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One province is asking for Ottawa to chip in for subways. Another is asking the federal government to pay for flood protection infrastructure. The federal government can't be a bottomless pit for provincial and municipal demands, so how should it decide which projects to support?

Take flood protection infrastructure, for example. The federal government is on the hook for up to 90 per cent of flood disaster cleanup costs in Calgary, for example.

It makes sense for the federal government to pay for a share of new flood protection infrastructure, if only to avoid the bill for a future disaster that would mean taxpayers in, say, Toronto, once again having to help pay repair costs for homes in Calgary.

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But should the federal government acquiesce to Ontario's request for money for a subway? Would that mean taxpayers in, say, Calgary helping pay for a Toronto subway?

The answer to who should pay depends in large part on who benefits.

The direct beneficiaries of new infrastructure are the people who use the new trains or roads and the lucky homeowners who see their property values rise because they own property nearby newly installed stations or better roads. They should pay for infrastructure based on the amount they benefit.

But transportation infrastructure has a wider social benefit that can't be captured through the fare box, tolls or property taxes.

New transportation options make it easier for people to meet face-to-face, enable new types of businesses or make employees more productive. The benefits of transportation infrastructure extend beyond those who use it – and directly pay for it with fares – and spread throughout an urban region as a whole.

Around the world, and here in Canada, the evidence shows that the urban-wide benefit that transportation infrastructure enables is reflected in higher incomes.

Higher incomes mean more income taxes for the provincial and federal governments. Thus, the benefits of municipal and provincial transportation investments can spread to the federal government.

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But when should Ottawa step in to provide funding, or step aside?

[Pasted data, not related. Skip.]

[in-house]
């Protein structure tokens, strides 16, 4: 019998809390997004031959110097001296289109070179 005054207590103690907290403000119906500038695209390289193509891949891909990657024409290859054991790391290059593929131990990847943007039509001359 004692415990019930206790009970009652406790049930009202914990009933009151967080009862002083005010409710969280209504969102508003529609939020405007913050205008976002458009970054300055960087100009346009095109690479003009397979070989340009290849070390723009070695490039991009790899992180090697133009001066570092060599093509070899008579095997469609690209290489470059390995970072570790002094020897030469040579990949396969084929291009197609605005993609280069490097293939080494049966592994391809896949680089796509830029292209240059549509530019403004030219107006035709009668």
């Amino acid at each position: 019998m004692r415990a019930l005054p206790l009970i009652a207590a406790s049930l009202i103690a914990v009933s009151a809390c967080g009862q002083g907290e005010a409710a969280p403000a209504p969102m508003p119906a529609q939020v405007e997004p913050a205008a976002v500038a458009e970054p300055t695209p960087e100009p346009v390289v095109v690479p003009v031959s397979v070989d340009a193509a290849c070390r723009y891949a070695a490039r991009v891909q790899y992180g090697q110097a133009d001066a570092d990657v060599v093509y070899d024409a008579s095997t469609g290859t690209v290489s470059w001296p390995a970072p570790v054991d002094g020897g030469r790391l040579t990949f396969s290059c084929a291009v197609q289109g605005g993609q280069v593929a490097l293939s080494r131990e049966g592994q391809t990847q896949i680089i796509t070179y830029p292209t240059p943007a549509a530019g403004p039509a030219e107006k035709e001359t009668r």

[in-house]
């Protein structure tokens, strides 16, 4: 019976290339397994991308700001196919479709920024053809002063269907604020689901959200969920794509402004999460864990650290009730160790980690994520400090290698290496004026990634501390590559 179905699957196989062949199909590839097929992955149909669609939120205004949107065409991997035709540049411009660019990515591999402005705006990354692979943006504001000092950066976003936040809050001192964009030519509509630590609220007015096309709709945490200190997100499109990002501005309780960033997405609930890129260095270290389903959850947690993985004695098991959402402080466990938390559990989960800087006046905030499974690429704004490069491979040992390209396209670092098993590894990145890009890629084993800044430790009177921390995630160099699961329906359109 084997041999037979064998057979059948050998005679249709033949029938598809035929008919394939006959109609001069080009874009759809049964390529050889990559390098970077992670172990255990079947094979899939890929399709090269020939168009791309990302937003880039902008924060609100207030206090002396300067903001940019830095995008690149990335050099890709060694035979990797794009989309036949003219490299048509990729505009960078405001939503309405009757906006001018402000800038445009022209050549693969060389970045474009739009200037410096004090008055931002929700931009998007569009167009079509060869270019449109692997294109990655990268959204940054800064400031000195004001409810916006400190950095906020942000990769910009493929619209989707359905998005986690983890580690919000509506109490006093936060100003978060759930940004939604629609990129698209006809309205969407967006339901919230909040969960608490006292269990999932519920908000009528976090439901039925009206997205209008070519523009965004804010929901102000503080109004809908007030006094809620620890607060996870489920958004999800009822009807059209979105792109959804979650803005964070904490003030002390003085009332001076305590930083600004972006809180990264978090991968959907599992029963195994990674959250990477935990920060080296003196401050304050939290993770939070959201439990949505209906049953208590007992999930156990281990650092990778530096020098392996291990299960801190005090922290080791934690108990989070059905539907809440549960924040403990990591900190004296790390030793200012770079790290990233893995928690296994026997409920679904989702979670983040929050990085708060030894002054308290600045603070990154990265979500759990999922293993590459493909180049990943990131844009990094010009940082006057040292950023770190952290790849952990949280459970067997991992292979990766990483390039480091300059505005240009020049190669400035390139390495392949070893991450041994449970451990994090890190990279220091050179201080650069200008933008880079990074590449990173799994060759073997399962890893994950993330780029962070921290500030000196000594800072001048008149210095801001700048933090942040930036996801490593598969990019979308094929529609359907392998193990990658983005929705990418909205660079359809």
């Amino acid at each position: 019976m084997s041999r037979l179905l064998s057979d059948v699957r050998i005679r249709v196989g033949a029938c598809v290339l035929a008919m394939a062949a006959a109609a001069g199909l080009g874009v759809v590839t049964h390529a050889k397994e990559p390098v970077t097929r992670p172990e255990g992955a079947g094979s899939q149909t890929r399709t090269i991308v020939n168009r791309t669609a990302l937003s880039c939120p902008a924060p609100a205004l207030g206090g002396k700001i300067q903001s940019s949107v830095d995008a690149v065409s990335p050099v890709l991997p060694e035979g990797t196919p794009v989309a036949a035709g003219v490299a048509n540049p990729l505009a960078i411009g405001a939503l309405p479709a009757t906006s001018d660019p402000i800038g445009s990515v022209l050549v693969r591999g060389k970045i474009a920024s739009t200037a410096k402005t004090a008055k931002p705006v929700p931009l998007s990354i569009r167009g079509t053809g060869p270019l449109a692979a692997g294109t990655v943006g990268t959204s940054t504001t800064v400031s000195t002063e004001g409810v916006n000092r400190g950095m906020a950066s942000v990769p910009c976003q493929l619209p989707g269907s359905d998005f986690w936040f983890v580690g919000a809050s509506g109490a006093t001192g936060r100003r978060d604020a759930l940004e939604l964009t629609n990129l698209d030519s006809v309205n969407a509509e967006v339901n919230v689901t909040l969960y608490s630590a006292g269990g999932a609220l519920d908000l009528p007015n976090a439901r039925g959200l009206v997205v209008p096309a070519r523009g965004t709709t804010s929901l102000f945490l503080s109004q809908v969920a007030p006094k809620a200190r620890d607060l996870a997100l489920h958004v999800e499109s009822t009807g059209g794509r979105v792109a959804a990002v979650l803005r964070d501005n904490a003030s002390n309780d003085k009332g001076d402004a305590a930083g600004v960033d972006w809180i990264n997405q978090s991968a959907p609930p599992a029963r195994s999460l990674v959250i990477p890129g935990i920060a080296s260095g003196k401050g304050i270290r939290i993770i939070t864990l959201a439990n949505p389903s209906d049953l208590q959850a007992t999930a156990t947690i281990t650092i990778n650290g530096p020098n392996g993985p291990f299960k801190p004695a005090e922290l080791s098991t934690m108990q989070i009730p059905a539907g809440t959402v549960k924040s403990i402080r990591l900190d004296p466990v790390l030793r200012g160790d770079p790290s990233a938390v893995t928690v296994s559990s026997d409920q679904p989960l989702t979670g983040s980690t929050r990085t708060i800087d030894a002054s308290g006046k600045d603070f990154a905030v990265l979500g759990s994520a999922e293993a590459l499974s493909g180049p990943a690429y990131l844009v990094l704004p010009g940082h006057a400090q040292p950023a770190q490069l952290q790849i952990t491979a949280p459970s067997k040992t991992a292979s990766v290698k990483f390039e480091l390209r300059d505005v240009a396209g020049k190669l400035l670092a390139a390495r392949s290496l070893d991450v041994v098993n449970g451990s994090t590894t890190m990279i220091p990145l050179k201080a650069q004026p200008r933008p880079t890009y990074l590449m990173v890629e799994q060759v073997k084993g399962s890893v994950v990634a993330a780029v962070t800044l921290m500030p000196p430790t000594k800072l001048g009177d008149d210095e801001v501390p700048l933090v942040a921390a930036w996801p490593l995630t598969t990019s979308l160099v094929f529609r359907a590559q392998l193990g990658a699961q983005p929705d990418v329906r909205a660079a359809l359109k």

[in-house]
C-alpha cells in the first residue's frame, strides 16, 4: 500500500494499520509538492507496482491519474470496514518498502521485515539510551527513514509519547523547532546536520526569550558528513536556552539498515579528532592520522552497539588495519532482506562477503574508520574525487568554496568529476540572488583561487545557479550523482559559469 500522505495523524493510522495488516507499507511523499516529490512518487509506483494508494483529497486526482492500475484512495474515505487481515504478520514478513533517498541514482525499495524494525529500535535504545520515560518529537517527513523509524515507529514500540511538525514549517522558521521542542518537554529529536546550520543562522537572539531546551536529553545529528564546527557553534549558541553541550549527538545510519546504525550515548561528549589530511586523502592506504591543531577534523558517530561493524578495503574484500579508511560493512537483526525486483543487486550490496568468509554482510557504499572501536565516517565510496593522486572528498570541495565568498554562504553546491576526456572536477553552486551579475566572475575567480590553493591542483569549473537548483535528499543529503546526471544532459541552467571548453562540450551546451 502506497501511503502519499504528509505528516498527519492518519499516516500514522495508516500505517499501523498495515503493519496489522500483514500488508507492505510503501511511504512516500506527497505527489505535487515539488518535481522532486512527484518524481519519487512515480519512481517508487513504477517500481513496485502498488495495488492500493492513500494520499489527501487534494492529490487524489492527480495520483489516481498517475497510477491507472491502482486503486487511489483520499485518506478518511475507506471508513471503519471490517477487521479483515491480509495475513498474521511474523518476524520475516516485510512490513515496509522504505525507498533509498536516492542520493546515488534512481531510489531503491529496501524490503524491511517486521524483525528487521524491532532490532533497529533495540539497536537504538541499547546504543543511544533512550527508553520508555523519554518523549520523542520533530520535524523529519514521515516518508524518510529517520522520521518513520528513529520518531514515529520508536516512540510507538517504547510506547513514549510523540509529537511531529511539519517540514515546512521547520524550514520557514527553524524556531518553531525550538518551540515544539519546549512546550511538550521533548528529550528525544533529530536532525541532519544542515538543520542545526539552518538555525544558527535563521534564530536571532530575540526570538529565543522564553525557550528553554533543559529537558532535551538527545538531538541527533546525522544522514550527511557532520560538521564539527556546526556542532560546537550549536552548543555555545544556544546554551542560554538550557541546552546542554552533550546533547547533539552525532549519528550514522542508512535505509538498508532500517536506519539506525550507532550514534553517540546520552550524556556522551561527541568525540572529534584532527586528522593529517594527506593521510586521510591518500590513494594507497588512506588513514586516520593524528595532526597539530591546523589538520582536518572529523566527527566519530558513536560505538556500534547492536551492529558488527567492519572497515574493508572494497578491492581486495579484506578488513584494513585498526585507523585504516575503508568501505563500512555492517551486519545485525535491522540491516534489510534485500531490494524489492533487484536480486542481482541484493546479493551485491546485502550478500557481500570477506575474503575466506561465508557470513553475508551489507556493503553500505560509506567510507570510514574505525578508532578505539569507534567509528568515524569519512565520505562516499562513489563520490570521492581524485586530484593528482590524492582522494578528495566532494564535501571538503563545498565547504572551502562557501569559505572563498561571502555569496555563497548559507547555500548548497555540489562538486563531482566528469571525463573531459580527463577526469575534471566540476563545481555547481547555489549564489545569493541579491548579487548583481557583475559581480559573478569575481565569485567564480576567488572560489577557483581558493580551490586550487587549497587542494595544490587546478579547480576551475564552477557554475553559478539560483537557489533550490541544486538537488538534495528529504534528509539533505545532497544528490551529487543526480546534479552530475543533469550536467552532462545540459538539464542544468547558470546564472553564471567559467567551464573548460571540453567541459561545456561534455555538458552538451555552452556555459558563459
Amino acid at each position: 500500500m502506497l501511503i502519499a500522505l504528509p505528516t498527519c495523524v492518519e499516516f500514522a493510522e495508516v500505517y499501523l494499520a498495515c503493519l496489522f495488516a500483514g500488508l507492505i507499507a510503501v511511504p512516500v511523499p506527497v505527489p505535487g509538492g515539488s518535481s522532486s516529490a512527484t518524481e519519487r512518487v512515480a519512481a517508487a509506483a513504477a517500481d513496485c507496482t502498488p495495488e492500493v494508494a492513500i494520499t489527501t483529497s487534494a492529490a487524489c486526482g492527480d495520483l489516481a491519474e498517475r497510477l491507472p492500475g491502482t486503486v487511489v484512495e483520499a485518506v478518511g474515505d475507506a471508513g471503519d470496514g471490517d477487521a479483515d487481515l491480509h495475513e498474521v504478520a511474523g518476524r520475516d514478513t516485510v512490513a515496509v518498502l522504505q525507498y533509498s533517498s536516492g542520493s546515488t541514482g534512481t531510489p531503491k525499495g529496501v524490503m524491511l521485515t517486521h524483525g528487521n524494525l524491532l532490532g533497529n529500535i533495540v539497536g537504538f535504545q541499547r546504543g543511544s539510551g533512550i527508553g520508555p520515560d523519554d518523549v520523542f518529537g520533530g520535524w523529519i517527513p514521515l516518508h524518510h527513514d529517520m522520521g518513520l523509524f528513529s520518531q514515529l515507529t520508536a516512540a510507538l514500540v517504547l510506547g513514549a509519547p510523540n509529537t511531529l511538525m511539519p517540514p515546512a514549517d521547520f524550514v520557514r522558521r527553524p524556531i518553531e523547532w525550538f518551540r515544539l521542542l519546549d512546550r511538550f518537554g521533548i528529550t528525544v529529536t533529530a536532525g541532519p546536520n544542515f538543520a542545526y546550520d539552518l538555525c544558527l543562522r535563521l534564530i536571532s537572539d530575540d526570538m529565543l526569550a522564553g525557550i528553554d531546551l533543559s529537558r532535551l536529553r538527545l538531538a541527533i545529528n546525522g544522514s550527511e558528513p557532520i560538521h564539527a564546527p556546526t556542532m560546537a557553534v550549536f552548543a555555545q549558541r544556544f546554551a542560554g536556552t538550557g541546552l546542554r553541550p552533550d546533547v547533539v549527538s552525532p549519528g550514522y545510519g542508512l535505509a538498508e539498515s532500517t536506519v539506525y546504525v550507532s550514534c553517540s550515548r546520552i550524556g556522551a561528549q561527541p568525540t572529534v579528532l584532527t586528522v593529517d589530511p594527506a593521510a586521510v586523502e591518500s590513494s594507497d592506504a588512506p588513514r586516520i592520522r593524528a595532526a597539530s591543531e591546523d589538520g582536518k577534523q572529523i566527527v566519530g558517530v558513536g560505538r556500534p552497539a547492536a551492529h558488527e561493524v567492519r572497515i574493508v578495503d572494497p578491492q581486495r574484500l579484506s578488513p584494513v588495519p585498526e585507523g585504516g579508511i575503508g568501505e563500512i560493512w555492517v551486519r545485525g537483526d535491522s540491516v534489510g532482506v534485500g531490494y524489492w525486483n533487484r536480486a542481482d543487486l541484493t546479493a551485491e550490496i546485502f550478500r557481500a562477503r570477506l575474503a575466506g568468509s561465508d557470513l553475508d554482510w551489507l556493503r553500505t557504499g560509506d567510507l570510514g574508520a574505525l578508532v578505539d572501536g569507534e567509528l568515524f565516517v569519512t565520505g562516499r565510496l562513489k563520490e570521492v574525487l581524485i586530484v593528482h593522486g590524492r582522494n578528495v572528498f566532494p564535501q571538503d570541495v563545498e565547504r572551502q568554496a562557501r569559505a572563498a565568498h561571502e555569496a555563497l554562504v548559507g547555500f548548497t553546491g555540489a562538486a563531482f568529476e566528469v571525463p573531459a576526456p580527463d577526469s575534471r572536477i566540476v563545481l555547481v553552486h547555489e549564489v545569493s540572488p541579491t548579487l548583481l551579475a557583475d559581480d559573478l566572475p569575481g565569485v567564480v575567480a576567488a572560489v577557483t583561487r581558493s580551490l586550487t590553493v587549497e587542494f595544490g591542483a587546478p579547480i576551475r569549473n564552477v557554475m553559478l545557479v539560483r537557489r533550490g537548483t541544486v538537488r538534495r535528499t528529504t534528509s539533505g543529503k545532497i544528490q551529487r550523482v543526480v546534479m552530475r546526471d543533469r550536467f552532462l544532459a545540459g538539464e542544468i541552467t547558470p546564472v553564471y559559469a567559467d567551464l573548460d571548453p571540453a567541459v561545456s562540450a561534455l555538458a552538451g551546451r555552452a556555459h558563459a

In general, governments should pay for projects that have the largest return to society as a whole, but are not sustainable on user fees alone.

The federal government should chip in to transportation infrastructure based on how much increased income tax it will receive from higher incomes resulting from easier travel. When the benefits entirely accrue to local and provincial governments, Ottawa should step aside.

But government funding for infrastructure has inevitable limits. Each dollar of government tax revenue comes at the expense of someone not working an extra hour, someone not buying something they otherwise would or a business not hiring a new worker.

Provinces should leave projects that can be self-sustaining on user fees to private investors. It would be a waste of federal and provincial funds to put money into projects that could be privately financed.

The federal government advertises that it is investing in water and sewage systems and electricity projects. But users – not the federal, provincial or municipal governments – should be paying the full cost of such services when they get all the benefits.

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Mayors and the premiers may not get everything on their wish lists that the federal government tooth fairy might bring them. But if they are more careful in selecting the kinds of projects that have the widest social benefits, they may find a few more dollars beneath their pillows.

Benjamin Dachis is a senior policy analyst at the C.D. Howe Institute and author of Cars, Congestion and Costs: A New Approach to Evaluating Government Infrastructure Investment.

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